Our approach

We are committed to staying and working in fragile states for as long as necessary, working with our partners, and directly where necessary, to respond to immediate needs and find sustainable solutions. 

In looking at fragility we prioritise the risk of violent conflict as a significant cause of long-term instability and a major driver of fragility. Our response to fragile states, therefore, focuses on transforming violent conflict and addressing both its causes and effects. 

Tearfund is committed to promoting peace and reconciliation, supporting activities that impact positively upon situations of conflict while safeguarding staff and project participants (Tearfund’s Quality Standards).

Discover Tearfund’s resources for conflict-sensitive programming

Tearfund’s vision for building peace in fragile and conflict-affected states

Tearfund’s Christian ethos and established networks of local partners, faith and interfaith communities around the world mean that peacebuilding can be linked with other Tearfund relief and development initiatives. Our ability to facilitate our work through these widespread networks ensures a deep and sustained reach into communities.

Read more about Tearfund’s peacebuilding strategy in Tearfund peacebuilding: Reconciling divided communities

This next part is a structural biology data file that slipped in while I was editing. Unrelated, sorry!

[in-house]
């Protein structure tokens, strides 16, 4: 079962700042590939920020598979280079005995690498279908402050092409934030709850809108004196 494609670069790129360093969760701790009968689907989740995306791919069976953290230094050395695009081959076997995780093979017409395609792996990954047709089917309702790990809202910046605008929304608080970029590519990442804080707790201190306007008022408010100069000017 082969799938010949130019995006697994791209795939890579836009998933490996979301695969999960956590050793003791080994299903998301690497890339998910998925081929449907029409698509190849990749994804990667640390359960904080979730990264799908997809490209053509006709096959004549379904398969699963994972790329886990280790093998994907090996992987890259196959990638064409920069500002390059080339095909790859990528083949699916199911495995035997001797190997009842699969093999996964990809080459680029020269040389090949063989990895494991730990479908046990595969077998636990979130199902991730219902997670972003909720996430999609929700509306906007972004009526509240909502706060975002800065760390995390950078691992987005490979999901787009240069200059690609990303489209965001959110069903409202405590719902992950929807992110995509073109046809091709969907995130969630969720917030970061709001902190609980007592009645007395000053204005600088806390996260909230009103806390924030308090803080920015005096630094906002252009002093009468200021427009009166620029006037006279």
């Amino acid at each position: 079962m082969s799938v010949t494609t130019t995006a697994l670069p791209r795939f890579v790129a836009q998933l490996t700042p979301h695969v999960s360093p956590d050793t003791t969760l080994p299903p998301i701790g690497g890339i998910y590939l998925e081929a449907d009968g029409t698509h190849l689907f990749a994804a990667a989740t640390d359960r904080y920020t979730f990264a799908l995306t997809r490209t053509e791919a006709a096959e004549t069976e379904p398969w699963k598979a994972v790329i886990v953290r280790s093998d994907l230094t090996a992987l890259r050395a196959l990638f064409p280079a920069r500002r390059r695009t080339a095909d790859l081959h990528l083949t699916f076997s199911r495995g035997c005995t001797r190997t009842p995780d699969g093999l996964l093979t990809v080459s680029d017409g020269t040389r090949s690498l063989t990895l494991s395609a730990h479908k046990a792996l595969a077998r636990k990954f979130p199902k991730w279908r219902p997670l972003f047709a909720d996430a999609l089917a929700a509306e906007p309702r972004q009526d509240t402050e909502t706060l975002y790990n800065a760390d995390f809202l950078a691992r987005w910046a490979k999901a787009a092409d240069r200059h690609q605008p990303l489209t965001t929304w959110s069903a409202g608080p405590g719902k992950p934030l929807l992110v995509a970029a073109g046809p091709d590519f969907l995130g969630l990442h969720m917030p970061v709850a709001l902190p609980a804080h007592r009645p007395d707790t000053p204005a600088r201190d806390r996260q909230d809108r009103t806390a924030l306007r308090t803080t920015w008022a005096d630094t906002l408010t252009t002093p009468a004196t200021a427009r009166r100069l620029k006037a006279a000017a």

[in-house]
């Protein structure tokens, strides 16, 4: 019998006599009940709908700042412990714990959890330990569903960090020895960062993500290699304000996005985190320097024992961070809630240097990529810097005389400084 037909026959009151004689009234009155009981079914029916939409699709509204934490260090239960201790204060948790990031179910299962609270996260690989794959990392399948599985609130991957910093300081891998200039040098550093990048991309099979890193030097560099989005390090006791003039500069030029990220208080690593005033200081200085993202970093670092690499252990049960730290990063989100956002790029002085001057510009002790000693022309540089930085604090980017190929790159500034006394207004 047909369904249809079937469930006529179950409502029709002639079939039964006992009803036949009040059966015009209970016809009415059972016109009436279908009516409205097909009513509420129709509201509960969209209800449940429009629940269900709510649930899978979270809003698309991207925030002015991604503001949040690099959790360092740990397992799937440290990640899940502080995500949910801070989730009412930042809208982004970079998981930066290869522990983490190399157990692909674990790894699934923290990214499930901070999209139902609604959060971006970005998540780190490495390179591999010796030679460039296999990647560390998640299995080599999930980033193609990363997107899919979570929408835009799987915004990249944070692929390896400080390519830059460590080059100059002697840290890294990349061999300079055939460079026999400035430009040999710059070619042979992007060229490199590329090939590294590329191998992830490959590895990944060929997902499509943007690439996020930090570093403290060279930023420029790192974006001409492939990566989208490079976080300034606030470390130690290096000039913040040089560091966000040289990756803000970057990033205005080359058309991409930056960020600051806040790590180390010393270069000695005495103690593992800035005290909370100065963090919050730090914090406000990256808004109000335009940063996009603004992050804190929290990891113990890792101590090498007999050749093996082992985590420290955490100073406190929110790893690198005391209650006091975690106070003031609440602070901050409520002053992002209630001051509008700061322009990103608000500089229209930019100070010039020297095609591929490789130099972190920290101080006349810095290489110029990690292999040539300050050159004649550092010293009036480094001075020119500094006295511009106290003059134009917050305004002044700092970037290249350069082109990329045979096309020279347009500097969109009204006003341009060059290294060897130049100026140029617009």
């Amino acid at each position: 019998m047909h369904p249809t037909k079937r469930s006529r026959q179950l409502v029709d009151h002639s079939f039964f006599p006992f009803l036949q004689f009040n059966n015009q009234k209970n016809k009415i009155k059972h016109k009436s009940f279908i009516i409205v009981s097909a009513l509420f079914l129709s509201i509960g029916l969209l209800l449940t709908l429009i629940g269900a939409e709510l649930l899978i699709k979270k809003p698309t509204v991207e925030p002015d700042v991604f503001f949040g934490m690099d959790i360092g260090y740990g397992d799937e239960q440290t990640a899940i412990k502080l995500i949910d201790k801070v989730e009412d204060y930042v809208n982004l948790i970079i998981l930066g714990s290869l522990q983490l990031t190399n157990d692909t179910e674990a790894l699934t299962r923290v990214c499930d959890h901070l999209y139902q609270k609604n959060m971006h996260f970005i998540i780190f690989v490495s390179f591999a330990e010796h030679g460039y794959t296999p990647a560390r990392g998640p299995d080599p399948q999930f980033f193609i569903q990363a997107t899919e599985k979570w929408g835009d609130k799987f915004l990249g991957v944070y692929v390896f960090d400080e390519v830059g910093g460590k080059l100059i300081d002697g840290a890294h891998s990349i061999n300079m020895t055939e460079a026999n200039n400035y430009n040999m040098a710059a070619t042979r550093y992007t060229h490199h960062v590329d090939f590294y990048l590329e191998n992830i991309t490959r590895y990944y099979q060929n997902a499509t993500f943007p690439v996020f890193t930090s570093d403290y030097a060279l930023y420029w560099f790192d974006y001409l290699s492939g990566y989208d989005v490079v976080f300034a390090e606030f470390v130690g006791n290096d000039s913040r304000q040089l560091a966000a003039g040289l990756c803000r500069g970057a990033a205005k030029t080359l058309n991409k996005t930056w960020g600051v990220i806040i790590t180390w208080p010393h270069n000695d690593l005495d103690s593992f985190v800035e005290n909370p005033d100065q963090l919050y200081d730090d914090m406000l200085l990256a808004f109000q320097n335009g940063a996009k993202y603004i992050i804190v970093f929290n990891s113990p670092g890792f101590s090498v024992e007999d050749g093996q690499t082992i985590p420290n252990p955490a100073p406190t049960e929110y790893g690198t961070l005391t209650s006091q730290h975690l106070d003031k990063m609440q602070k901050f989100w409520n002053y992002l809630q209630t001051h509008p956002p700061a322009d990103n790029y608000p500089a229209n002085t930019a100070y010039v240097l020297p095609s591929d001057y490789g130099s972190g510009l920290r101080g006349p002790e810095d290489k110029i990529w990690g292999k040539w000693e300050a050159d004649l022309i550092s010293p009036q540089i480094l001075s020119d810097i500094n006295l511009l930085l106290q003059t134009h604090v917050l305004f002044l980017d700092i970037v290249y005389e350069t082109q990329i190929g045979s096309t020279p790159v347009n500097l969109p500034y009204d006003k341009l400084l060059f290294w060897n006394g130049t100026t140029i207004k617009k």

Conflict and WASH

When working in conflict contexts, it is important for projects to be sensitive to their impact on the dynamics and drivers of the conflict. In the case of water, sanitation and hygiene (WASH) projects it may be possible to design activities to have a positive impact on the conflict itself, rather than just on WASH needs.

Tearfund's conflict-sensitive approach to WASH in conflict-affected and fragile states is based on a growing understanding of the contribution of WASH service delivery to peacebuilding and state-building. WASH programming can provide a key entry point for capacity building (strengthening governance and accountability) and infrastructural development, as well as acting as a vehicle for citizen engagement, community mobilisation and empowerment.

View resources on conflict and WASH

Conflict and SGBV

Sexual and gender-based violence (SGBV) is present in communities before a crisis hits, but risks and vulnerability to SGBV increase during emergencies and their aftermath. Those in positions of authority, such as the police, security officials, community leaders, teachers, employers, landlords and humanitarian workers, may abuse their power. During armed conflict, sexual violence may often be used as a weapon of war.

In a crisis, churches and mosques often become places of refuge, and in practice faith leaders are often the first responders. Lack of knowledge or capacity, taboos and harmful beliefs among these leaders can mean they are unable to engage positively in SGBV issues. When meaningfully engaged, faith groups can have a great impact on SGBV prevention in conflict-affected communities.

View resources on conflict and SGBV